Free Access
Volume 616, August 2018
Article Number L6
Number of page(s) 5
Section Letters to the Editor
Published online 15 August 2018

© ESO 2018

1. Introduction

Detections of quasi-periodic oscillations (QPOs) are very rare in active galactic nuclei (AGN), but are fairly common in both black hole (BH) and neutron star binaries in the Milky way and nearby galaxies (Remillard & McClintock 2006). Over the last decade there have been several claims of QPO detections on diverse timescales ranging from a few tens of minutes to hours to days and even years, using γ-ray, X-ray, optical and radio monitoring data of various classes of AGN (Gierliński et al. 2008; Espaillat et al. 2008; Gupta et al. 2009; Lachowicz et al. 2009; Lin et al. 2013; King et al. 2013; Fan et al. 2014; Sandrinelli et al. 2014, 2016a, b; Graham et al. 2015; Ackermann et al. 2015; Pan et al. 2016; Bhatta et al. 2016; Bhatta 2017; Li et al. 2017; Xiong et al. 2017; Zhang et al. 2017b, c, 2018; Hong et al. 2018; and references therein). Since any such QPOs are almost certainly transient, verification is difficult and claims are strengthened if more than one technique provides consistent results.

The first significant QPO reported for a narrow-line Seyfert 1 (NLSy1) galaxy was in a light curve of RE J1034+396 (Gierliński et al. 2008); this had a roughly 1 h timescale (3730 s) in the X-ray band and was found in XMM-Newton data. The second QPO detection in a NLSy1 galaxy was more recently made by Pan et al. (2016) in 1H 0707−495; it again had a period of ~1 h (3800 s) and was seen in a XMM-Newton observation. We report a third probable QPO detection in a NLSy1 for MCG–06–30–15 (z = 0.00775), once again using XMM-Newton data. MCG–06–30–15 is well known, particularly for its broad iron Kα line; this line that provides strong evidence for the presence of a supermassive black hole (SMBH; e.g., Tanaka et al. 1995), which is probably spinning rapidly (e.g., Iwasawa et al. 1996). Because its Hβ line width (FWHM: full width at half maxima) of 1933±82 km s−1 is <2000 km s−1 (Hu et al. 2016), this SMBH is classified as a NLSy1. Interestingly, the possible QPO we report on in this work also shows a period of ~1 h. Convincing detection and careful characterizations of additional QPOs in these and other NLSy1 galaxies may shed new light on the physical processes occurring in these sources and can yield information on their SMBH masses and spins (e.g., Abramowicz & Kluźniak 2001; Zhou et al. 2015; Pan et al. 2016).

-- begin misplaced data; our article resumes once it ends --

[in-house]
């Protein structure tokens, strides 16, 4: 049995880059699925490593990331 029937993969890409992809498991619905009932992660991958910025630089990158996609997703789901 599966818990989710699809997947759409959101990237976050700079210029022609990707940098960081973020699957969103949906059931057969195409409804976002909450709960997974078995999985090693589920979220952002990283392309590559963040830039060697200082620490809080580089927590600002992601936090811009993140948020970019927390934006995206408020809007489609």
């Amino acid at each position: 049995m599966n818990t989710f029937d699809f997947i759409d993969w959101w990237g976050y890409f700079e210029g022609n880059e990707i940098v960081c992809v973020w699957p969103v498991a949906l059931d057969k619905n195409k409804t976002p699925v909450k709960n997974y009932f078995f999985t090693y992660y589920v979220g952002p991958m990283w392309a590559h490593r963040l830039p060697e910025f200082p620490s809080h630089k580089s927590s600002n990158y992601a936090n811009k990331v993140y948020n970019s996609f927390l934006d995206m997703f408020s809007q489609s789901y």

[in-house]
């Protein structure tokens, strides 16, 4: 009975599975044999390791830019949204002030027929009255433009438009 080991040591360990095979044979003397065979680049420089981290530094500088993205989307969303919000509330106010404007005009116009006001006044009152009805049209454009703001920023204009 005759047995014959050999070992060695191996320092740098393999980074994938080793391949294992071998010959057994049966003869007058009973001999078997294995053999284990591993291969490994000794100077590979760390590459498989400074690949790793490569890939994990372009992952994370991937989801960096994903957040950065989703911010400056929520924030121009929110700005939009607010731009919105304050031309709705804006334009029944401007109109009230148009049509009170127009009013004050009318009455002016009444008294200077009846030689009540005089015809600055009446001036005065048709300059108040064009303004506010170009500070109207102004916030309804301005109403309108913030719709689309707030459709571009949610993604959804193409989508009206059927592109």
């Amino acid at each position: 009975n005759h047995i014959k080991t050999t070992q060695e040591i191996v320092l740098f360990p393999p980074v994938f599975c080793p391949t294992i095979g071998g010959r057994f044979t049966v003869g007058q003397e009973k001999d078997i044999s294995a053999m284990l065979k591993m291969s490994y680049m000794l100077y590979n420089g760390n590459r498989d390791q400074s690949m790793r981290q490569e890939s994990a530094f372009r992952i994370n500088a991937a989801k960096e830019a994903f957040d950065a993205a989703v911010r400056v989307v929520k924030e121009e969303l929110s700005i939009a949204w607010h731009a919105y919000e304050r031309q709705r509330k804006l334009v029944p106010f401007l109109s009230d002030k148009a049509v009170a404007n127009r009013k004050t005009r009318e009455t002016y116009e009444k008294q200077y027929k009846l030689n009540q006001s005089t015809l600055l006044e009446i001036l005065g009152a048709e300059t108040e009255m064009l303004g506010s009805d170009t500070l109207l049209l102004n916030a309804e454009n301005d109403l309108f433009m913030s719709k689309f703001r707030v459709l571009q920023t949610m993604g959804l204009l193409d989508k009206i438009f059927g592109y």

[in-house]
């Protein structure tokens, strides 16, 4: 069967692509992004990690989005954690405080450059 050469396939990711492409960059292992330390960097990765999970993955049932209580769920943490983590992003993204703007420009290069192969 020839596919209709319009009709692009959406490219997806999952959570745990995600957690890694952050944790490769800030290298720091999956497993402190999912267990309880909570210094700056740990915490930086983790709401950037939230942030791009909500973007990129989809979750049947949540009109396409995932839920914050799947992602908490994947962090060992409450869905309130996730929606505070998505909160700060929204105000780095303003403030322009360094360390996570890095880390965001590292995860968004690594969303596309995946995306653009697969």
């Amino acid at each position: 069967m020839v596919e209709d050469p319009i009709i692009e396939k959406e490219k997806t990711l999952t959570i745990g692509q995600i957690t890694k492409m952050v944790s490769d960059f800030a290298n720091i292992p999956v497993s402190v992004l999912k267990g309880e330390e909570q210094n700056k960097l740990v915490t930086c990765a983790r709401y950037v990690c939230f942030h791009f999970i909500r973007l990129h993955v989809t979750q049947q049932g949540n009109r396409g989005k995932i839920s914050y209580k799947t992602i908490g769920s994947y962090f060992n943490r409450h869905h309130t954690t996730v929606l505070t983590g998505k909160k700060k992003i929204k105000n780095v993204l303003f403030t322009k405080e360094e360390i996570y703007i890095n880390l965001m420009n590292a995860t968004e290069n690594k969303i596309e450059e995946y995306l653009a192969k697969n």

The search for QPOs in light curves of AGN is very important: their presence can provide strong support for the common nature of the accretion process onto BHs ranging from a few solar masses up to the SMBHs present in quasars (e.g., Abramowicz & Kluźniak 2001; Remillard & McClintock 2006; Zhou et al. 2015). Plausible models that might explain QPOs in AGN in different wavebands and on diverse timescales have been put forward (e.g., Gierliński et al. 2008; Gupta et al. 2009; Lachowicz et al. 2009; Pan et al. 2016; Bhatta 2017; and references therein). However, only once we have at least a handful of good cases of QPOs in different subclasses of AGN and on diverse timescales will it be possible for us to gain a thorough understanding of this phenomenon.

In Sect. 2 of this Letter we briefly describe the X-ray data and how we reduced it. In Sect. 3 we present a description of the QPO search techniques we employed and the results of those analyses. A discussion and our conclusions are given in Sect. 4.

2. Data and reduction

We examined the eight archival XMM-Newton EPIC/pn observations of the NLSy1 galaxy MCG–06–30–15 that had high quality data and extended for at least 30 ks. In total, these exposures amounted to 747 ks. The observation of the greatest interest was taken on 2000 July 11–12 (Orbit 108, Observation ID 0111570201) and lasted 55 ks. Wilms et al. (2001) analyzed the spectrum of this particular observation combined with others taken on the same days. These authors concluded that the reflection continuum was extremely broad, supporting the claim that the SMBH is rotating rapidly.